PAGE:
London School of Economics: Saw Swee Hock Student Centre
O'Donnell + Tuomey
- Original design
- O'Donnell + Tuomey, 2014
The 2018 programme is now past. We will be launching the 2019 programme mid-August.
The site was previously home to the St Philips building, built in 1903. It opened as the Strand Union Workhouse Infirmary, housing the sick and injured from the local workhouse until WW1, during which it was used as an observation hospital for war refugees.
After the war in 1919, it was sold to the Metropolitan Asylums Board for £20,000. Fifty two beds were created in the north block of the then Sheffield Street Hospital, specialising in the treatment of venereal diseases in women. Subsequently purchased by the NHS in 1952 and renamed as St Philips, kidney, urology and nephrology patients were treated from 1969 until closure in the mid 1980s. It finally became part of the LSE campus when the School took over the running of the building in the early 1990s.
LSE aspired to have the “best Students’ Building in the UK”. It was seeking a sustainable and exemplar world class building at the heart of its central London campus. The intention was to create a unique and beautiful contemporary building that sat comfortably within its context. It needed to be innovative and inspirational to users and the passing public and be a civic piece of architecture at the forefront of 'Contemporary Westminster'.
A total of 133 architects from all over the world applied to take part in the competition to design the new Students’ Centre, and judging of the final six competitors took place in June 2009. Dublin based practice O’Donnell & Tuomey’s competition-winning proposal was striking not only for its angled form, but its unusual perforated brick facing. The practice proposed the perforated brick treatment to allow daylight and cross-ventilation while maintaining the integrity of the building’s sculpted form.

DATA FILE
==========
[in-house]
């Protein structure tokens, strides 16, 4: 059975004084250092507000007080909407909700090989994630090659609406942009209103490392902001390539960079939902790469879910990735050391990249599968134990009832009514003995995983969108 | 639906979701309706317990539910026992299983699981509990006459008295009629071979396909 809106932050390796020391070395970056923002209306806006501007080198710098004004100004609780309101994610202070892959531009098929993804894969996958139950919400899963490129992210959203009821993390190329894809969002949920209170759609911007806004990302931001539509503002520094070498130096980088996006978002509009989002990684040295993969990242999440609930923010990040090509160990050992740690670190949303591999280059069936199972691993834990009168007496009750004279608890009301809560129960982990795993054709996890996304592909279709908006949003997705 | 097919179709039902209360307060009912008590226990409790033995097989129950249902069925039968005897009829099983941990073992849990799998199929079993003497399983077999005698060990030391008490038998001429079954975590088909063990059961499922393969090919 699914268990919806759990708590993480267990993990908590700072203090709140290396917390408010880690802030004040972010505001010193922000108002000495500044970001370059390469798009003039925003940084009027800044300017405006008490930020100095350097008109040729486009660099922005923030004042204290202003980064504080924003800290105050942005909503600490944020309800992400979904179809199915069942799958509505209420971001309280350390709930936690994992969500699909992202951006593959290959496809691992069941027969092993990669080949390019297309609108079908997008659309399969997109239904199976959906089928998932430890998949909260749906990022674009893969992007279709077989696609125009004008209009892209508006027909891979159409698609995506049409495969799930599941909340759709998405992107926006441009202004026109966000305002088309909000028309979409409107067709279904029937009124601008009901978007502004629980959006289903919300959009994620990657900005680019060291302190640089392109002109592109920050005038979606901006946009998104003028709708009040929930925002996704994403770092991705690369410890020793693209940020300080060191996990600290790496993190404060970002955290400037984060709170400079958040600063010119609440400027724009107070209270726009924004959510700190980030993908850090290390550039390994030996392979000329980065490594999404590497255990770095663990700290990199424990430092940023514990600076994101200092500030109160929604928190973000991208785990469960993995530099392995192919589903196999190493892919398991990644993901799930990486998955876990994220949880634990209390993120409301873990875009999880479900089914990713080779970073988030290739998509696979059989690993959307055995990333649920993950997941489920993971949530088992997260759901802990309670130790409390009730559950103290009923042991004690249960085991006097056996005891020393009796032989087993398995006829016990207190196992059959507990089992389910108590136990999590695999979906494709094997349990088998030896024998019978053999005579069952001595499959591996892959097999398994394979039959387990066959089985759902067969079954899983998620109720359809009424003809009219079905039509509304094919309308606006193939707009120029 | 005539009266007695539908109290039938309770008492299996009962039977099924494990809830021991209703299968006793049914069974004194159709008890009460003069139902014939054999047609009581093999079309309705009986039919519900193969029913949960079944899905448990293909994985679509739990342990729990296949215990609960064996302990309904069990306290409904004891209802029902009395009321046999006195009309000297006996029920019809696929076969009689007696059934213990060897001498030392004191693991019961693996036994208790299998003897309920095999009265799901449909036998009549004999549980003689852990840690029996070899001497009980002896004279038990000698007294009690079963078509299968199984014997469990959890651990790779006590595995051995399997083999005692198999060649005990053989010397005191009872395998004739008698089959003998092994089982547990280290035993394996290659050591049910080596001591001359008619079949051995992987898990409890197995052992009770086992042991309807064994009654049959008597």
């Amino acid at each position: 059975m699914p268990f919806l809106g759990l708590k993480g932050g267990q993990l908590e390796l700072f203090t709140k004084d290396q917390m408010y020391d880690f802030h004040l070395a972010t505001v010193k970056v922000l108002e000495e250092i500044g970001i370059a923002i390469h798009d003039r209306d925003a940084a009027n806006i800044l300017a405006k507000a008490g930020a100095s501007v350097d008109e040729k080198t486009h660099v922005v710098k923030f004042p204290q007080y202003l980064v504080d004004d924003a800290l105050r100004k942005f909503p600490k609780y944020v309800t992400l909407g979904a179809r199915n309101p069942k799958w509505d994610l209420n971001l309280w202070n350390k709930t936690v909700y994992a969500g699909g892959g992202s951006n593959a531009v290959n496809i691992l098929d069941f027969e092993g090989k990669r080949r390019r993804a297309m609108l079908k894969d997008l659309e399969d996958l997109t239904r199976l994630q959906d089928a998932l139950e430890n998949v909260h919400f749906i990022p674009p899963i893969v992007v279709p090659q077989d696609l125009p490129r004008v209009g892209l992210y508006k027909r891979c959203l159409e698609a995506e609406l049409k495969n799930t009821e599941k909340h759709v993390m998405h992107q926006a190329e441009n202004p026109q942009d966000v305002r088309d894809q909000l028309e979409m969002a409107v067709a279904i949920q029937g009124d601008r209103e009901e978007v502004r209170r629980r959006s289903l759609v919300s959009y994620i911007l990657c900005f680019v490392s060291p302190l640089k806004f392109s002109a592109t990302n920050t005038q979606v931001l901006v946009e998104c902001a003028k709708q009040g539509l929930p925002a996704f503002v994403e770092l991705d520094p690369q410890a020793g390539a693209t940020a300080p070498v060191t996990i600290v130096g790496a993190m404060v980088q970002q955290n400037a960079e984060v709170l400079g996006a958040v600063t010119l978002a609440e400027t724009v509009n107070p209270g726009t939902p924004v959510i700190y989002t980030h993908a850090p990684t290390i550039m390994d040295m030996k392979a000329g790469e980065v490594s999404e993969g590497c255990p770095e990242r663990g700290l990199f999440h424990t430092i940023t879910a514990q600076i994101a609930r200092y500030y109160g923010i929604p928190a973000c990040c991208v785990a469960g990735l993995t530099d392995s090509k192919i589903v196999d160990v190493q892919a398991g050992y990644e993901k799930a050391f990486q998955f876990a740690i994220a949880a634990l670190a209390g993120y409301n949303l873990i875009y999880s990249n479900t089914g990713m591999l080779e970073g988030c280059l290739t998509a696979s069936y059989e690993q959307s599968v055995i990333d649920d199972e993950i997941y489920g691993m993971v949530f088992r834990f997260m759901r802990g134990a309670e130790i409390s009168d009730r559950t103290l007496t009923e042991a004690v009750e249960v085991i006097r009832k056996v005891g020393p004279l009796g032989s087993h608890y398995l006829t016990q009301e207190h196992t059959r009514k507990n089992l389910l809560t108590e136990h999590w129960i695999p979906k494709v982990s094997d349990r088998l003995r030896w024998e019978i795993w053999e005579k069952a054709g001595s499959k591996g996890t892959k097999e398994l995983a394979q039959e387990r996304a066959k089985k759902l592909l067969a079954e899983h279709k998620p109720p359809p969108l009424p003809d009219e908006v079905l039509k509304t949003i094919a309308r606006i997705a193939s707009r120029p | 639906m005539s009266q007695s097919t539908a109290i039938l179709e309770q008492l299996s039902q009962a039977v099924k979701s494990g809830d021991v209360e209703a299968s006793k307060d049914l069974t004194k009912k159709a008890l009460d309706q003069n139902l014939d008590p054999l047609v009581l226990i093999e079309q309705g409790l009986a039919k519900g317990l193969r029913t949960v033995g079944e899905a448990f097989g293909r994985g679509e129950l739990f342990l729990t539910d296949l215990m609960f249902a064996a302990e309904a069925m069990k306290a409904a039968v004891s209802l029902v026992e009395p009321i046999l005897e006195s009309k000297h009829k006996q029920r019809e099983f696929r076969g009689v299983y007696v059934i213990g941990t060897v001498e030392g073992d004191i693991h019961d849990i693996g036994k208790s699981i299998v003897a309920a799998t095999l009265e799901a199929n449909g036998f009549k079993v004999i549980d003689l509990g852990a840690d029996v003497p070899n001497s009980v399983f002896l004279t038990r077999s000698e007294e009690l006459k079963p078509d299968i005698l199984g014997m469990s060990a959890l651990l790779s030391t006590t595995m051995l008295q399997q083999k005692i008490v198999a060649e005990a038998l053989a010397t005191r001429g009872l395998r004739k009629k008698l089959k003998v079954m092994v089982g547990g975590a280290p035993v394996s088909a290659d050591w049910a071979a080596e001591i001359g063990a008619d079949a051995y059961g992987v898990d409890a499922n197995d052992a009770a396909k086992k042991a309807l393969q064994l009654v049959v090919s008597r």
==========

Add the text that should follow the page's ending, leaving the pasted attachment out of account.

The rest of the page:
December 2009: following intensive consultation with the Students’ Union, Chaplaincy, Residences, Careers Services and the Estates Division, the project team successfully completed RIBA Stage C (outline design), then began Stage D (scheme design).
February 2010: the planning application was made, and the application received approval on 30 September 2010. November 2010: Geoffrey Osborne Ltd. were appointed as Stage 1 Contractor.
May 2011: Osborne took possession of the site. Demolition of the old St Philips Buildings and construction work followed.
April 2013: the completion of the structure was marked by a topping out ceremony.
December 2013: official hand over to the School
January 2014: occupants move in, with student facilities up and running in time for the beginning of the Lent term.
The building was named in honour of a landmark gift from Professor Saw Swee Hock, who celebrated the 50th anniversary of his graduation from LSE in 2013.
From the out-set, expectations were very high in terms of sustainability performance and resilience to climate change, with a requirement to achieve BREEAM “Excellent”, and an aspiration to reach “Outstanding”, supported with additional investment, underlining the School’s commitment and values. The design achieved BREEAM Outstanding.